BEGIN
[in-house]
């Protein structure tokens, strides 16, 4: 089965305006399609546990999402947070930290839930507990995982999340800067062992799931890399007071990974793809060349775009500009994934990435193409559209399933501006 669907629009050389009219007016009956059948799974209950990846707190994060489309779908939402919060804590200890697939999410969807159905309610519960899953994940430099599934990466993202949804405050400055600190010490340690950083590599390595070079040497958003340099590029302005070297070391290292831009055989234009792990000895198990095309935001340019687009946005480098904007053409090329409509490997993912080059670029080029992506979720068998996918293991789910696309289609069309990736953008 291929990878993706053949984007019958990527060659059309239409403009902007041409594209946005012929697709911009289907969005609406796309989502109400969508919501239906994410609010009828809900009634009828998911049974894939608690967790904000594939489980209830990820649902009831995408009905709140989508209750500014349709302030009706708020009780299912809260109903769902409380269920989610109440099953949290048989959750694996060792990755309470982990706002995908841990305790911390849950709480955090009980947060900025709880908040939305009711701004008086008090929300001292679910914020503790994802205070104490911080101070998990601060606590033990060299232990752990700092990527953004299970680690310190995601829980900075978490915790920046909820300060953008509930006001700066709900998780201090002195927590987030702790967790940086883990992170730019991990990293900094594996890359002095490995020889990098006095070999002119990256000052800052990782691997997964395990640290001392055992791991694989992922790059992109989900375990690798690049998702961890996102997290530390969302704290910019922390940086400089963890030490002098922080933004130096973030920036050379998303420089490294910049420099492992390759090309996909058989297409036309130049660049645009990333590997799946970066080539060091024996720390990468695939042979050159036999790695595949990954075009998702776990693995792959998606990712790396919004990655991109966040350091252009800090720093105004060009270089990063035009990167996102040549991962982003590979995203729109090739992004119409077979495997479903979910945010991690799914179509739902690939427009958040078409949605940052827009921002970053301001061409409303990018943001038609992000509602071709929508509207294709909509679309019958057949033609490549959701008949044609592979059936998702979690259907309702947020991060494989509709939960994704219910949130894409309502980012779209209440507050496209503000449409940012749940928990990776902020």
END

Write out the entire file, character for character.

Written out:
[in-house]
């Protein structure tokens, strides 16, 4: 089965305006399609546990999402947070930290839930507990995982999340800067062992799931890399007071990974793809060349775009500009994934990435193409559209399933501006 669907629009050389009219007016009956059948799974209950990846707190994060489309779908939402919060804590200890697939999410969807159905309610519960899953994940430099599934990466993202949804405050400055600190010490340690950083590599390595070079040497958003340099590029302005070297070391290292831009055989234009792990000895198990095309935001340019687009946005480098904007053409090329409509490997993912080059670029080029992506979720068998996918293991789910696309289609069309990736953008 291929990878993706053949984007019958990527060659059309239409403009902007041409594209946005012929697709911009289907969005609406796309989502109400969508919501239906994410609010009828809900009634009828998911049974894939608690967790904000594939489980209830990820649902009831995408009905709140989508209750500014349709302030009706708020009780299912809260109903769902409380269920989610109440099953949290048989959750694996060792990755309470982990706002995908841990305790911390849950709480955090009980947060900025709880908040939305009711701004008086008090929300001292679910914020503790994802205070104490911080101070998990601060606590033990060299232990752990700092990527953004299970680690310190995601829980900075978490915790920046909820300060953008509930006001700066709900998780201090002195927590987030702790967790940086883990992170730019991990990293900094594996890359002095490995020889990098006095070999002119990256000052800052990782691997997964395990640290001392055992791991694989992922790059992109989900375990690798690049998702961890996102997290530390969302704290910019922390940086400089963890030490002098922080933004130096973030920036050379998303420089490294910049420099492992390759090309996909058989297409036309130049660049645009990333590997799946970066080539060091024996720390990468695939042979050159036999790695595949990954075009998702776990693995792959998606990712790396919004990655991109966040350091252009800090720093105004060009270089990063035009990167996102040549991962982003590979995203729109090739992004119409077979495997479903979910945010991690799914179509739902690939427009958040078409949605940052827009921002970053301001061409409303990018943001038609992000509602071709929508509207294709909509679309019958057949033609490549959701008949044609592979059936998702979690259907309702947020991060494989509709939960994704219910949130894409309502980012779209209440507050496209503000449409940012749940928990990776902020």